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Available from: Lazaros Andronis, Jul 13, 2015
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    • "FDG-PET scan is one of the optional imaging modalities that can be used to evaluate metastatic disease in cancer patients. Unfortunately, however, limited studies support a potential role for FDG-PET/CT to detect regional node involvement, as well as distant metastasis in locally advanced breast cancer [3]. With regard to high metabolic activity on FDG-PET scans in many nonmalignant conditions with active granuloma formation, such as sarcoidosis, tuberculosis, nontuberculous mycobacterium, and fungal infections, the consensus of the National Comprehensive Cancer Network (NCCN) Panel is that FDG-PET/CT is optional, which is applied to situations where standard staging studies are equivocal or suspicious, especially in the setting of locally advanced or metastatic disease [4]. "
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    ABSTRACT: Standard endocrine therapy and chemotherapy can induce long-term remission in breast cancer patients; however, breast cancer can recur at any site. Pulmonary nodules with lymphadenopathy in advanced cancer patients are likely to be assumed as metastases. A 44-year-old woman with a history of breast cancer was presented to our institution with abnormal findings on 18-fluorodeoxyglucose positron emission tomography imaging, which suggested lung metastasis. She had previously been diagnosed with breast cancer (T1N2M0, Stage IIIa, intraductal carcinoma, triple negative cancer). Histological analysis of the mediastinal lymph node biopsy demonstrated sarcoidosis, showing a chronic, non-caseating, granulomatous inflammation. Our case highlights the need for non-malignant diagnoses in those with prior malignancies, and the need for histological evaluations in the event of first recurrence following potentially curative therapy.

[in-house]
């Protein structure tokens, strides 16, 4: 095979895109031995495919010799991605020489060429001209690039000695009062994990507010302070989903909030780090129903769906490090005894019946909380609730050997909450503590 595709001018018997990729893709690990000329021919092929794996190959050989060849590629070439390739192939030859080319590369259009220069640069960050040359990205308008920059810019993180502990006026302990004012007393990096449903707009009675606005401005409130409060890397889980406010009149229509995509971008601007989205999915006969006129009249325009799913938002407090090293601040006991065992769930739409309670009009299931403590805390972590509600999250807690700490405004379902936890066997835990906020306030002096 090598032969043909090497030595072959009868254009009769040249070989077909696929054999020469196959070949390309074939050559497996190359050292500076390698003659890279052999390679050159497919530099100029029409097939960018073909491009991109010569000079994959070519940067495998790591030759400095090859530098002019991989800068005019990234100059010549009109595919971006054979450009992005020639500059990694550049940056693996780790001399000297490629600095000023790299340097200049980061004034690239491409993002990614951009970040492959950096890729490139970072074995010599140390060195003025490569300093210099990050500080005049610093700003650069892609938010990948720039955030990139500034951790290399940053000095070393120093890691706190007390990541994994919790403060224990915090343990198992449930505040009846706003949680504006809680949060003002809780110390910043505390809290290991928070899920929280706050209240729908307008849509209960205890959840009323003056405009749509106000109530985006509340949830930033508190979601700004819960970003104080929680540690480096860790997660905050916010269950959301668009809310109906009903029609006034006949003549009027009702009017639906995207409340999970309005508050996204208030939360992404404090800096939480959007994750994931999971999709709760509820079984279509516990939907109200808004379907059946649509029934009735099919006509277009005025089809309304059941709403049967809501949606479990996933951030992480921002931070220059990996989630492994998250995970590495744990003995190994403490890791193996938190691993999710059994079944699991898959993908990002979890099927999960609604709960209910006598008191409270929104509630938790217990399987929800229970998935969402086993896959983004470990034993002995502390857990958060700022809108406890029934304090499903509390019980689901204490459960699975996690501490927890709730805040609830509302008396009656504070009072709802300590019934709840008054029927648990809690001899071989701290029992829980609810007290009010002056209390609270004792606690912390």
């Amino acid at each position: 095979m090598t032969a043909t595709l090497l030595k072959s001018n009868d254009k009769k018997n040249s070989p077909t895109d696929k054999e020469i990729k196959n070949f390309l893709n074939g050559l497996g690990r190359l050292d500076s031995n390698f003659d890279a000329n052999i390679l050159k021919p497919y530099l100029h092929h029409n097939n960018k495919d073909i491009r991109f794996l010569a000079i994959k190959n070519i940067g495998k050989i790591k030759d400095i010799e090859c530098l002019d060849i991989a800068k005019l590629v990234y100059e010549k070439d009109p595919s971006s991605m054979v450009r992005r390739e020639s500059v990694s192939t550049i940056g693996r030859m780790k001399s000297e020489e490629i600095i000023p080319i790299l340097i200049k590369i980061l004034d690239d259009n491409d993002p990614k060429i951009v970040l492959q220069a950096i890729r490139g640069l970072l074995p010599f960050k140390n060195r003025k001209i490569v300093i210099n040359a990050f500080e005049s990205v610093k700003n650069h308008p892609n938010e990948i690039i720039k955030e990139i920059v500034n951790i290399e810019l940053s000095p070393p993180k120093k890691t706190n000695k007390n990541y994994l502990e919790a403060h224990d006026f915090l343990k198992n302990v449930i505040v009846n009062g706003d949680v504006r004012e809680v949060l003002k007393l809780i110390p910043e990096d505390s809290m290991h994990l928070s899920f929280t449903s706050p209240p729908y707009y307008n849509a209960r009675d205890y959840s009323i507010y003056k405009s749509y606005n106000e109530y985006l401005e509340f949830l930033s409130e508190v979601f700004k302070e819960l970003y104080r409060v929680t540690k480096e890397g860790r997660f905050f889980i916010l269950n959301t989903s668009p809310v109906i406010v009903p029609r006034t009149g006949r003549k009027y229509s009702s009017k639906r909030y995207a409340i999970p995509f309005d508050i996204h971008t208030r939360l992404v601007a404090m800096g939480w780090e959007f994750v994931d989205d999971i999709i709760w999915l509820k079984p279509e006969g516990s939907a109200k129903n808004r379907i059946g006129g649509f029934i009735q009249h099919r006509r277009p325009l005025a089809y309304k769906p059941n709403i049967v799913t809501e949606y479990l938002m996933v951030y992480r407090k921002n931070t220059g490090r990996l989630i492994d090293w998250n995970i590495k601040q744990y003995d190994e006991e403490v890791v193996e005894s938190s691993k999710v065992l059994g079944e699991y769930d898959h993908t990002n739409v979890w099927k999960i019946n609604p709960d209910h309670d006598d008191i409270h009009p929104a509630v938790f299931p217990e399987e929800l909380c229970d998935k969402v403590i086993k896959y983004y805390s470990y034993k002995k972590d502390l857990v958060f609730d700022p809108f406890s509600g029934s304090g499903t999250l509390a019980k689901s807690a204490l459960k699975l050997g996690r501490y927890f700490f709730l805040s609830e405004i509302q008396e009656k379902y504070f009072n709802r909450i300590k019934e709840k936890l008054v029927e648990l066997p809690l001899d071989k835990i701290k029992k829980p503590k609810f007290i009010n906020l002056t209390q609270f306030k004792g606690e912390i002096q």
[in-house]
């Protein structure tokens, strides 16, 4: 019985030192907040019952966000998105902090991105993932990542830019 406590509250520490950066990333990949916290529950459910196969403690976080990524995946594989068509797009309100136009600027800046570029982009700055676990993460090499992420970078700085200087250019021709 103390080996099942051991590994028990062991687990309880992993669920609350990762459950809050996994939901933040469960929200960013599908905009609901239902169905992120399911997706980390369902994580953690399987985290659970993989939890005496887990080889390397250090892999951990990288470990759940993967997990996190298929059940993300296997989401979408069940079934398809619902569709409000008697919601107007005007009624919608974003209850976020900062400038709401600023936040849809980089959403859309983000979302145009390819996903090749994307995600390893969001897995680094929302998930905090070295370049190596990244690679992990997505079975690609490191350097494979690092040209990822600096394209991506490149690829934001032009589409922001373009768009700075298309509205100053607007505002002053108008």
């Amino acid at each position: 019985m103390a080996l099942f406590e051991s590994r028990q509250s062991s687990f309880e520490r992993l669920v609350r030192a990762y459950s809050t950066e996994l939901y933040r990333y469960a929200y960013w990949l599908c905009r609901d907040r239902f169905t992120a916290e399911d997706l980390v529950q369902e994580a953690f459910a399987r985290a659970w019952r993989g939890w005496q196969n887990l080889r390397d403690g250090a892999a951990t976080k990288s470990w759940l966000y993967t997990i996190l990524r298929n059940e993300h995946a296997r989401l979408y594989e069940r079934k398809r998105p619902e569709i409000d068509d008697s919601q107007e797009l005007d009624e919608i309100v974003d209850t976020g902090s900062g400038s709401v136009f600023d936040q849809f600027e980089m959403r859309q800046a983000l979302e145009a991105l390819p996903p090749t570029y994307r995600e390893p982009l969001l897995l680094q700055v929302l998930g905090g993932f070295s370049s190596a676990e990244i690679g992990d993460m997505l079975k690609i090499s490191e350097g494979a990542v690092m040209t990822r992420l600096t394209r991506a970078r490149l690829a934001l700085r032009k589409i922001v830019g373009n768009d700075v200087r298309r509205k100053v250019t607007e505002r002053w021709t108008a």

Cancer Research and Treatment 07/2014; 46(3):317-321. DOI:10.4143/crt.2014.46.3.317 · 3.32 Impact Factor
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    • "For many tumors, PET achieves greater sensitivity and specificity than conventional imaging with regard to the detection of recurrent or metastatic disease [5]. Although the efficacy of PET for breast cancer differs among studies, meta-analysis and systemic review for the usefulness of PET in patients with breast cancer revealed good sensitivity (89-93%) and specificity (82-95%) for PET in detecting nodal or distant metastases [12,13]. The sensitivity and specificity of PET were significantly superior to those of CT. "
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    ABSTRACT: Purpose A newly isolated mediastinal lymph node (LN) or a small pulmonary nodule, which appears during breast cancer surveillance, may pose a diagnostic dilemma with regard to malignancy. We conducted this study to determine which clinical factors were useful for the differentiation of malignant lesions from benign lesions under these circumstances. Materials and Methods We enrolled breast cancer patients who were presented with a new isolated mediastinal LN or small pulmonary nodule that arose during surveillance, and whose lesions were pathologically confirmed. Tissue diagnosis was made by mediastinoscopy, video-assisted thoracic surgery or thoracotomy. Results A total of 43 patients were enrolled (mediastinal LN, 13 patients; pulmonary nodule, 30 patients). Eighteen patients (41.9%) were pathologically confirmed to have a benign lesion (benign group), and 25 patients (58.1%) were confirmed to have malignant lesion (malignant group). Between the two groups, the initial tumor size (p=0.096) and N stage (p=0.749) were similar. Hormone receptor negativity was more prevalent in the malignant group (59.1% vs. 40.9%, p=0.048). The mean lesion size was larger in the malignant group than in the benign group (20.8 mm vs. 14.4 mm, p=0.024). Metastatic lesions had a significantly higher value of maximal standardized uptake (mSUV) than that of benign lesions (6.4 vs. 3.4, p=0.021). Conclusion Hormone receptor status, lesion size, and mSUV on positron emission tomography are helpful in the differentiation of malignant lesions from benign lesions in breast cancer patients who were presented with a new isolated mediastinal LN or small pulmonary nodule during surveillance.
    Cancer Research and Treatment 07/2014; 46(3):280-287. DOI:10.4143/crt.2014.46.3.280 · 3.32 Impact Factor
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    • "Additionally, the Dutch guideline recommends the use of FDG-PET/CT when local, regional or distant recurrence is suspected [5]. An extensive systematic review by Pennant et al. showed a significantly higher sensitivity and specificity for locoregional recurrence than conventional imaging, as well as a higher sensitivity in comparison with CT [9]. This suggests an improved accuracy in detecting locoregional recurrence when FDG-PET/ CT is added to conventional imaging, also in stage II breast cancer. "
    Advances in Molecular Imaging 06/2014; 4(4):35-41. DOI:10.4236/ami.2014.43005